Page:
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PGCC's Claims Termed "Baseless"

Service : Politic
TEHRAN, June 15 (ICANA) – Iranian Foreign Ministry Spokesman Ramin Mehman-Parast on Wednesday strongly rejected the baseless claims made by the Persian Gulf Cooperation Council about Tehran's interference in PGCC states' internal affairs, reminding that such allegations do not help restore security and stability in the region.
Wednesday, June 15, 2011 10:20:29 PM
PGCC's Claims Termed "Baseless"

According to a statement released by the Foreign Ministry's Information and Press Bureau, Mehman-Parast dismissed the final statement of the 119th PGCC foreign ministers meeting, and said the unreal and redundant accusations leveled against the Islamic Republic of Iran in the recent PGCC statement are "baseless" and "rejected".

He further pointed out that the PGCC claims against Iran are aimed at diverting world attention from the interventionist, militaristic and crisis-sparking actions taken by certain PGCC member states against the neighboring nations who have only demanded their legitimate rights.

The spokesman further reiterated that maintenance of security in the Persian Gulf region is important and a priority for the Islamic Republic, but certain currents and media of the regional countries are playing an irresponsible and destructive role by sowing discord and promoting an atmosphere of animosity among the regional nations.

"Such measures would never help establish security and stability in the region and would only take attention off the main and real danger and threat (posed to the nation), that is the Zionist regime," he added.

In a recent ministerial meeting of the PGCC, Saudi Arabia and the United Arab Emirates accused Iran of interfering in Bahrain's affairs after Tehran warned Riyadh that it was "playing with fire" by deploying troops in neighboring Bahrain.

Yet, Bahrain's King Hamad bin Isa Al-Khalifa told the same PGCC meeting that Iran is not at all involved in his country's unrests.

A source privy to the PGCC told FNA that Sheikh Hamad, who addressed the PGCC emergency meeting as a guest, said that "Iran does not have any role in Bahrain's developments", but his statements were ignored at the session since a number of other Arab countries felt unhappy with his remarks.

Bahrain, which hosts the US Navy's fifth fleet, is viewed as a very sensitive and determining factor in the power equations of the region.

While Tehran has just issued warnings against the massacre of the innocent people in Bahrain and taken no action to interfere in the domestic affairs of the tiny Persian Gulf island, Saudi Arabia has embarked on dispatching troops to Bahrain, killing peaceful protestors in the country on a daily basis.

Yet, the PGCC in its statement blasted Iran for expressing its views on Bahrain and ignored massacre of the Bahraini protestors by the Saudi troops.

Meantime, Iran announced on Sunday that it has prepared a proposal to settle the existing problems in Bahrain, and said it is waiting for the Bahraini government's readiness to discuss the plan.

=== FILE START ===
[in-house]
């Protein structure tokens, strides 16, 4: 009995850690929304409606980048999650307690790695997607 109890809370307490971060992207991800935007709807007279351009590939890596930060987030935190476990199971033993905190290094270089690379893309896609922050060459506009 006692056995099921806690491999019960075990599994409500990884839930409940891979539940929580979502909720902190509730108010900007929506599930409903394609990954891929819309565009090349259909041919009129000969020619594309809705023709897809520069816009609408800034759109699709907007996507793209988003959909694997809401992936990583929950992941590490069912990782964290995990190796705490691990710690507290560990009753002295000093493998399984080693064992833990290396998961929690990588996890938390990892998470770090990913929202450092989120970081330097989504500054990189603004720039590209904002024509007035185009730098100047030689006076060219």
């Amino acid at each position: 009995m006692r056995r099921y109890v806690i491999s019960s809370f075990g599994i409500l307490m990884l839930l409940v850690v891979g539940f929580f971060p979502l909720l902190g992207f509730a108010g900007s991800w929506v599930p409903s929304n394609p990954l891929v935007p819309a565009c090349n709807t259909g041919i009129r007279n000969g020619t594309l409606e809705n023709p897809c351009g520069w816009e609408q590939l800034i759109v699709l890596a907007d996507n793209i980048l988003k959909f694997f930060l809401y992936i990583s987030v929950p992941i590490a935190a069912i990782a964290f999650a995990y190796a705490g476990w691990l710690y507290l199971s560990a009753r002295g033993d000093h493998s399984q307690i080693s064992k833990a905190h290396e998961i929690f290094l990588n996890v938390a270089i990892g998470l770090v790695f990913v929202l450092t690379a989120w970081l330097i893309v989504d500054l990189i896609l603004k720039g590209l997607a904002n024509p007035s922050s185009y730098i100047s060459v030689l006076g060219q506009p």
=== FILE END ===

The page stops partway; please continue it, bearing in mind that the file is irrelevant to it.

"We are having consultations with different parties and we will declare our readiness for offering the proposal whenever they announce that they are ready," Iranian Foreign Minister Ali Akbar Salehi told FNA on the sidelines of the second international conference on nuclear disarmament and non-proliferation in Tehran on Sunday.

Iranian President Mahmoud Ahmadinejad had earlier made similar comments in a press conference here in Tehran earlier this month.

"I hope that in the near future conditions are prepared and we can present our proposal so they can resolve the issue," Ahmadinejad told the press conference, without elaborating on his plan.

Dismissing claims that Iran meddles in Bahrain's internal affairs, President Ahmadinejad said, "Had Iran wanted to interfere in regional affairs, the entire region would have been affected."

"The Islamic Republic of Iran has never had any problem with any country of the region," Ahmadinejad reiterated.

"The ruler of Bahrain should sit down and negotiate with his people. It is not acceptable for him to have unlimited responsibilities. This is not accepted anywhere... . The people should have the right to vote, a vote that is both free and just," he added.

Anti-government protesters have been holding peaceful demonstrations across Bahrain since mid-February, calling for an end to the Al Khalifa dynasty's over-40-year rule.

Violence against the defenseless people escalated after a Saudi-led conglomerate of police, security and military forces from the Persian Gulf Cooperation Council member states - Saudi Arabia, Kuwait, the United Arab Emirates, Oman and Qatar - were dispatched to the tiny Persian Gulf kingdom on March 13 to help Manama crack down on peaceful protestors.

So far, tens of people have been killed, hundreds have gone missing and about 1,500 others have been injured.

The Bahraini people have repeatedly condemned Riyadh's main role in the suppression of their revolution, and reiterated that they would continue protests until the collapse of the Al-Khalifa regime.

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